National Profiles > > Regions > Caribbean > Cuba
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Region: Caribbean
2012 Population1: 11,270,957
Total Area (sq. miles)1: 41,097
Life Expectancy at Birth1: 79.0
Gross National Income Per Capita (PPP 2012 US $)1: $--
Official Religion(s) Or Church(es) 2: None

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Largest Religious Groups (Cuba)


Government Regulation of Religion Index: Average government regulation score over ARDA researchers' coding of 2003, 2005 and 2008 U.S. Department of State's International Religious Freedom Reports (0-10, lower means less regulation) Government Favoritism of Religion Index: Average government favoritism score over ARDA researchers' coding of 2003, 2005 and 2008 U.S. Department of State's International Religious Freedom Reports (0-10, lower means less favoritism) Social Regulation of Religion Index: Average social regulation score over ARDA researchers' coding of 2003, 2005 and 2008 U.S. Department of State's International Religious Freedom Reports (0-10, lower means less regulation) Religious Persecution: Average number of people physically abused or displaced due to their religion according to U.S. Department of State's 2005 and 2008 International Religious Freedom Reports (as coded by ARDA researchers). 0 = None; 1 = 1-10; 2 = 11-20; 3 = 21-100; 4 = 101-500; 5 = 501-1000; 6 = 1001-5000; 7 = 5001-10000; 8 = 10001-50000; 9 = 50001-100000; 10 = greater than 100000.


Cuba, officially the Republic of Cub, is an island country in the Caribbean. The nation of Cuba comprises the main island of Cuba, the Isla de la Juventud and several archipelagos. Havana is the capital of Cuba and its largest city. The second-largest city is Santiago de Cuba. To the north of Cuba lies the United States (150 km or 93 mi away), the Bahamas and the Turks and Caicos Islands are to the northeast, Mexico is to the west (210 km or 130 mi away), the Cayman Islands and Jamaica are to the south and Haiti and the Dominican Republic are to the southeast. The island of Cuba was inhabited by numerous Mesoamerican Indian tribes prior to the landing of explorer Christopher Columbus in 1492, who claimed it for the Kingdom of Spain. Cuba remained a colony of Spain until the Spanish–American War of 1898, after which it gained nominal independence as a de facto U.S. protectorate in 1902. The fragile republic endured increasingly radical politics and social strife, and despite efforts to strengthen its democratic system, Cuba came under the dictatorship of former president Fulgencio Batista in 1952. Growing unrest and instability led to Batista's ousting in January 1959 by the July 26 movement, which afterwards established a government under the leadership of Fidel Castro. Since 1965 the country has been governed as a single-party state by the Communist Party. Cuba is the largest island in the Caribbean, and with over 11 million inhabitants, is the second-most populous after Hispaniola, albeit with a much lower population density for the region. It is a multiethnic country whose people, culture and customs derive from diverse origins, including the aboriginal Taíno and Ciboney peoples, the long period of Spanish colonialism, the introduction of African slaves, a close relationship with the Soviet Union during the Cold War, and proximity to the United States. Cuba today is the only remaining communist state to receive a "very high" human development ranking from the United Nations, and ranks well in measures of health and education.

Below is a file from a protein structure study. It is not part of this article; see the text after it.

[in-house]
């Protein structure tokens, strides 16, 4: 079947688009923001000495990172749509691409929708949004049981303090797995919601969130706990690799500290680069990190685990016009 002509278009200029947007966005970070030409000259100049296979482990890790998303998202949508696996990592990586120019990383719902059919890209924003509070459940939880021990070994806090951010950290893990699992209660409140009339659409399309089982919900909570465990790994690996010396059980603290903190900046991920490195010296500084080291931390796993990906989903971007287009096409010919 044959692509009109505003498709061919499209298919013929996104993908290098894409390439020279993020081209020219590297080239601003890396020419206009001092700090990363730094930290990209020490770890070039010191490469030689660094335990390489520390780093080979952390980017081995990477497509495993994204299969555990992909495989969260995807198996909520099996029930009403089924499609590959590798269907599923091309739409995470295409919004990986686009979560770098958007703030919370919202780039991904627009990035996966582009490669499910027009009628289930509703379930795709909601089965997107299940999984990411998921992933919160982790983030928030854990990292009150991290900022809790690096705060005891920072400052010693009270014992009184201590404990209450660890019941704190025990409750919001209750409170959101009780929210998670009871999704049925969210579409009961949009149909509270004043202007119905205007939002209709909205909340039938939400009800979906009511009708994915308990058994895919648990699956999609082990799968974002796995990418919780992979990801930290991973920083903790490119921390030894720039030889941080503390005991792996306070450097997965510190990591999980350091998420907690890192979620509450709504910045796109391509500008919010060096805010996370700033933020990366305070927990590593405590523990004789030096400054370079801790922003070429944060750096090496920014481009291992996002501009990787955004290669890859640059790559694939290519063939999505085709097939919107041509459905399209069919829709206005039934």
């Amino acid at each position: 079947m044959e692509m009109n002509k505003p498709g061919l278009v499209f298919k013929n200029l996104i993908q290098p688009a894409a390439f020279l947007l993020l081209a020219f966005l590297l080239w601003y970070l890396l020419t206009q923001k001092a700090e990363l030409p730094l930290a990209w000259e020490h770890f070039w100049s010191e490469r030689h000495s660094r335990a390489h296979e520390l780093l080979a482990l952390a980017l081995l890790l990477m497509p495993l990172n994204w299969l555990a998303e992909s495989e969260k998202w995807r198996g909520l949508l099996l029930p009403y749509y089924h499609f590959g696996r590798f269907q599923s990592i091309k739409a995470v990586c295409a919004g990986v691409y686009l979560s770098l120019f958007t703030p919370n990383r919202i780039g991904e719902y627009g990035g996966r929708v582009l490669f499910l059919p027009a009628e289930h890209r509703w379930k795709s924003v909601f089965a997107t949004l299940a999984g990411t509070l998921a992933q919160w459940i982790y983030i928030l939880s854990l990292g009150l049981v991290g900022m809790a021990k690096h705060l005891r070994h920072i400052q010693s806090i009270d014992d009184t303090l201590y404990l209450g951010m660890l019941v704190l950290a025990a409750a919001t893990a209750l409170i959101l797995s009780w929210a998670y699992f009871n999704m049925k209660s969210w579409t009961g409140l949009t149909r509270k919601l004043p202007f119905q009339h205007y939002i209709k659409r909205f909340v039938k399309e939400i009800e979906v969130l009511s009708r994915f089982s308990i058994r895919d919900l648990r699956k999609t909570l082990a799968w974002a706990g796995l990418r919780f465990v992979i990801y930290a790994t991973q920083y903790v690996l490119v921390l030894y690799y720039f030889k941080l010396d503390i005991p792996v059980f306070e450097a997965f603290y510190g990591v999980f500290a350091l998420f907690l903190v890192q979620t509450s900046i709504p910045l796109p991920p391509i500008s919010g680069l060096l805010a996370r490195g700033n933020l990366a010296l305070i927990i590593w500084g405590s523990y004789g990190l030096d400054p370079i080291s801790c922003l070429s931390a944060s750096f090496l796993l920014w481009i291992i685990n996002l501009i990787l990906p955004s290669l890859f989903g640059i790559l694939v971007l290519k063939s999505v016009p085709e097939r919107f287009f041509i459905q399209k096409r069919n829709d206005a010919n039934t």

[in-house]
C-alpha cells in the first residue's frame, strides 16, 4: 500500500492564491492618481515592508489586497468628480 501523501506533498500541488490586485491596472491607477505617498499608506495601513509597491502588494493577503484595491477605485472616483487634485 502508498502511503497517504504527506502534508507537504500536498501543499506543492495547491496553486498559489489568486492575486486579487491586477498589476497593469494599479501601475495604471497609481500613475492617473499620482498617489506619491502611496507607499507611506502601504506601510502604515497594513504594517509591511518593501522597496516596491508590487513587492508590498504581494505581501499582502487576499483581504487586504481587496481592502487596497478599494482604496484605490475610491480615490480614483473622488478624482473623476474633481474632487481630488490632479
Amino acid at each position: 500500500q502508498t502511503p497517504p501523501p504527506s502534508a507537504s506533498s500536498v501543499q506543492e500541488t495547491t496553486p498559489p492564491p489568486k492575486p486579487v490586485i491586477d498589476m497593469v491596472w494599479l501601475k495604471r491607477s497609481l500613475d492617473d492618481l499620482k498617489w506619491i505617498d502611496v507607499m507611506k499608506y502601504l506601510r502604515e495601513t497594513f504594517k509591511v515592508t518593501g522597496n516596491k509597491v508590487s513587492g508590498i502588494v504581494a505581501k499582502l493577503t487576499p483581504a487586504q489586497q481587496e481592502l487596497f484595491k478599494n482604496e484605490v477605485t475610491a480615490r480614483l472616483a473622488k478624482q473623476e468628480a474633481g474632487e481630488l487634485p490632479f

Note: All country histories and flags were obtained from, 2015. (

1.  Relying on agencies from each country, as well as a synthesis of data from United Nations divisions, Eurostate Demographic statistics, the U.S. Census international database, and its own data collection, the World Bank’s Open Data site offers free and open access to data about development in countries around the globe.

2.  The U.S. State Department's International Religious Freedom Report is submitted to Congress annually by the Department of State in compliance with Section 102(b) of the International Religious Freedom Act (IRFA) of 1998. This report supplements the most recent Human Rights Reports by providing additional detailed information with respect to matters involving international religious freedom. It includes individual country chapters on the status of religious freedom worldwide. A dataset with these and the other international measures highlighted on the country pages can be downloaded from this website. These State Department reports are open source.

3.  The article by Brian Grim and Roger Finke describes the coding of the U.S. State Department’s International Religious Freedom reports. The 2003, 2005, and 2008 reports were coded by researchers at the Association of Religion Data Archives. The GRI, GFI and SRI values reported on the National Profiles are averages from the 2003, 2005, and 2008 International Religious Freedom reports, while the Religious Persecution measure is an average from the 2005 and 2008 reports. All other measures derived from the International Religious Freedom reports were coded from the reports 2008. A data file with all of the 2008 coding, as well as data files with other cross national collections are available for preview and download from the data archive on this site. Used with permission.

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